For the random effects model, the first assumption necessary for identifiability [3] is

${\mu }_{+}+{\mu }_{-}<1.$ (8)

The interpretation of (8) is that the overall expected probability of correctly classifying an item is greater than the chance of misclassifying it. This assumption is required due to the bimodal nature of the likelihood [4] .

The second identifiability assumption assures that there are enough degrees of freedom to estimate all model parameters. This assumption requires two things: that enough inspectors and inspections per inspector are available to estimate the status of each item, and that enough inspectors are available to estimate the inspectors’ random effects parameters. The second condition requires at least two inspectors while letting ${l}_{j}=\mathrm{min}\left({n}_{ij},\cdots ,{n}_{Nj}\right)$ . A sufficient condition to meet the first requirement is that

$-1+\underset{j=1}{\overset{m}{\prod }}\left({l}_{j}+1\right)\ge 2m+1.$ (9)

In the present model, (9) is sufficient because additional inspections do not harm the model identifiability.

The third identifiability assumption is that both true negatives ( ${T}_{i}=0$ ) and true positives ( ${T}_{i}=1$ ) exist in the sample. This assumption is necessary because the absence of true negatives indicates one cannot estimate false negative rates. [3] have demonstrated that the absence of either true negatives or true positives essentially implies that there is enough data to estimate only half of the variables, namely ${\theta }_{+}$ , ${\mu }_{+}$ , and ${\gamma }_{+}$ or ${\theta }_{-}$ , ${\mu }_{-}$ , and ${\gamma }_{-}$ . We remark that the last two identifiability requirements can be omitted if one uses sufficiently informative priors on at least some parameters.

3. Ranking and Selecting Inspectors

Suppose we are interested in determining which inspector has the lowest overall error rate. Here, we have chosen to combine the false positive and false negative rates into a single positive likelihood ratio (LR), ${\eta }_{j}=\left(1-{\theta }_{j,+}\right)/{\theta }_{j,-}$ . Whichever inspector has the highest likelihood ratio would be determined to be the best. The positive likelihood ratio may not always be the most appropriate combination of the error rates, however, it is simply the one we use here as an example. In some cases, the negative likelihood ratio, ${\eta }_{j}={\theta }_{j,+}/\left(1-{\theta }_{j,-}\right)$ or even a weighted sum of ${\theta }_{+}$ and ${\theta }_{-}$ may be more appropriate. This approach can be decided on a case by case basis. We follow the method of [5] who have derived a decision-theoretic approach to partition parameters into two sets based on an ordering of the parameters of interest. Also, [6] extended their work to determine the largest Poisson rate when counts are subject to misclassification. Here we apply the method to subset a group of inspectors into a superior set, S, and an inferior set, ${S}^{C}$ .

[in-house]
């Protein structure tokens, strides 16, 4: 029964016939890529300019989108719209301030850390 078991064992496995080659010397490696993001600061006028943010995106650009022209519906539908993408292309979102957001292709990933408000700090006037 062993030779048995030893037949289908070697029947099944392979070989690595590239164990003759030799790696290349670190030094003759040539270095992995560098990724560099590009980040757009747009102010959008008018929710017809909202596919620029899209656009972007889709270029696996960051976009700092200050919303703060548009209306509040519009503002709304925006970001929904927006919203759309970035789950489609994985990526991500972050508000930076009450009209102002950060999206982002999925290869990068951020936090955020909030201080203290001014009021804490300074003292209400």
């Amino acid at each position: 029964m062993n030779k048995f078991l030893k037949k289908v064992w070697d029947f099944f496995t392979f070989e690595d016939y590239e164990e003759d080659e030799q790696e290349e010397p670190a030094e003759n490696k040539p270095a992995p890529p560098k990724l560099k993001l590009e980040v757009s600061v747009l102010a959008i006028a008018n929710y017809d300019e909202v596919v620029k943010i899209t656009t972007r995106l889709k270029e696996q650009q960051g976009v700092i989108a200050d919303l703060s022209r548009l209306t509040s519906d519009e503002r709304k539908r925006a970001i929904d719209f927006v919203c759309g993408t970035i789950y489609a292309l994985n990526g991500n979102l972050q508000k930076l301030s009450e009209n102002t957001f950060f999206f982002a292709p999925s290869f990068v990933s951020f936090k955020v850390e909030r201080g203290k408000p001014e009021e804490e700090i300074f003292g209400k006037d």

In the creation of a best subset, there are m separate two-state decision problems. Each decision involves whether or not to place an inspector’s likelihood ratio in the superior set, ${d}_{+}^{k}:{\eta }_{k}\in S$ . We assign following constant loss functions:

${L}_{+}^{k}\left(\eta \right)=\left(\begin{array}{ll}0\hfill & \text{if}\text{\hspace{0.17em}}\text{ }{\eta }_{k}={\eta }_{best}\hfill \\ {c}_{1}\hfill & \text{if}\text{\hspace{0.17em}}\text{ }{\eta }_{k}\ne {\eta }_{best}\hfill \end{array}\text{ }\text{\hspace{0.17em}}\text{ }\text{ }\text{and}\text{\hspace{0.17em}}\text{ }\text{ }{L}_{-}^{k}\left(\eta \right)=\left(\begin{array}{ll}{c}_{2}\hfill & \text{if}\text{\hspace{0.17em}}{\eta }_{k}={\eta }_{best}\hfill \\ 0\hfill & \text{if}\text{\hspace{0.17em}}\text{ }{\eta }_{k}\ne {\eta }_{best}\hfill \end{array}$ (10)